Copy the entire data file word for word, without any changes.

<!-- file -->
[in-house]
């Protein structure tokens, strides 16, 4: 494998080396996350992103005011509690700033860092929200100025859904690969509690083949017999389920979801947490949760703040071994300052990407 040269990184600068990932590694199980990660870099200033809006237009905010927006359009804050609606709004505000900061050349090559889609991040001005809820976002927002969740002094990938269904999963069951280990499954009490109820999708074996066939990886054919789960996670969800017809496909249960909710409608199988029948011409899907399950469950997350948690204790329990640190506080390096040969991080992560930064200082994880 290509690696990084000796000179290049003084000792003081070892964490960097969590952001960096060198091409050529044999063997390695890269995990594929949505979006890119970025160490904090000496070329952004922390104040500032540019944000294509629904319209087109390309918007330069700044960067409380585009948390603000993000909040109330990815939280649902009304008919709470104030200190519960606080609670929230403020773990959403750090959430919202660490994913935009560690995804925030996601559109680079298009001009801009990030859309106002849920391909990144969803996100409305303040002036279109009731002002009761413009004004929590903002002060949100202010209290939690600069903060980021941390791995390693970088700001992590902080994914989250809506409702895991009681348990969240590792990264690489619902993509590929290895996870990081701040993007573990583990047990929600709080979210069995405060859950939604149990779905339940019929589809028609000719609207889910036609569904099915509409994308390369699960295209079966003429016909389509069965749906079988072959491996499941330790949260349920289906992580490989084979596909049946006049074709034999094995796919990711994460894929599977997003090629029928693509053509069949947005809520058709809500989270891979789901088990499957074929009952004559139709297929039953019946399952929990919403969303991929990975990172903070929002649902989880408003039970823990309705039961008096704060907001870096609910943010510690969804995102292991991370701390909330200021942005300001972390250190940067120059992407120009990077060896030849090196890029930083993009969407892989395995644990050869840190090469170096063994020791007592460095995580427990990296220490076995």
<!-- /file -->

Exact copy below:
[in-house]
């Protein structure tokens, strides 16, 4: 494998080396996350992103005011509690700033860092929200100025859904690969509690083949017999389920979801947490949760703040071994300052990407 040269990184600068990932590694199980990660870099200033809006237009905010927006359009804050609606709004505000900061050349090559889609991040001005809820976002927002969740002094990938269904999963069951280990499954009490109820999708074996066939990886054919789960996670969800017809496909249960909710409608199988029948011409899907399950469950997350948690204790329990640190506080390096040969991080992560930064200082994880 290509690696990084000796000179290049003084000792003081070892964490960097969590952001960096060198091409050529044999063997390695890269995990594929949505979006890119970025160490904090000496070329952004922390104040500032540019944000294509629904319209087109390309918007330069700044960067409380585009948390603000993000909040109330990815939280649902009304008919709470104030200190519960606080609670929230403020773990959403750090959430919202660490994913935009560690995804925030996601559109680079298009001009801009990030859309106002849920391909990144969803996100409305303040002036279109009731002002009761413009004004929590903002002060949100202010209290939690600069903060980021941390791995390693970088700001992590902080994914989250809506409702895991009681348990969240590792990264690489619902993509590929290895996870990081701040993007573990583990047990929600709080979210069995405060859950939604149990779905339940019929589809028609000719609207889910036609569904099915509409994308390369699960295209079966003429016909389509069965749906079988072959491996499941330790949260349920289906992580490989084979596909049946006049074709034999094995796919990711994460894929599977997003090629029928693509053509069949947005809520058709809500989270891979789901088990499957074929009952004559139709297929039953019946399952929990919403969303991929990975990172903070929002649902989880408003039970823990309705039961008096704060907001870096609910943010510690969804995102292991991370701390909330200021942005300001972390250190940067120059992407120009990077060896030849090196890029930083993009969407892989395995644990050869840190090469170096063994020791007592460095995580427990990296220490076995």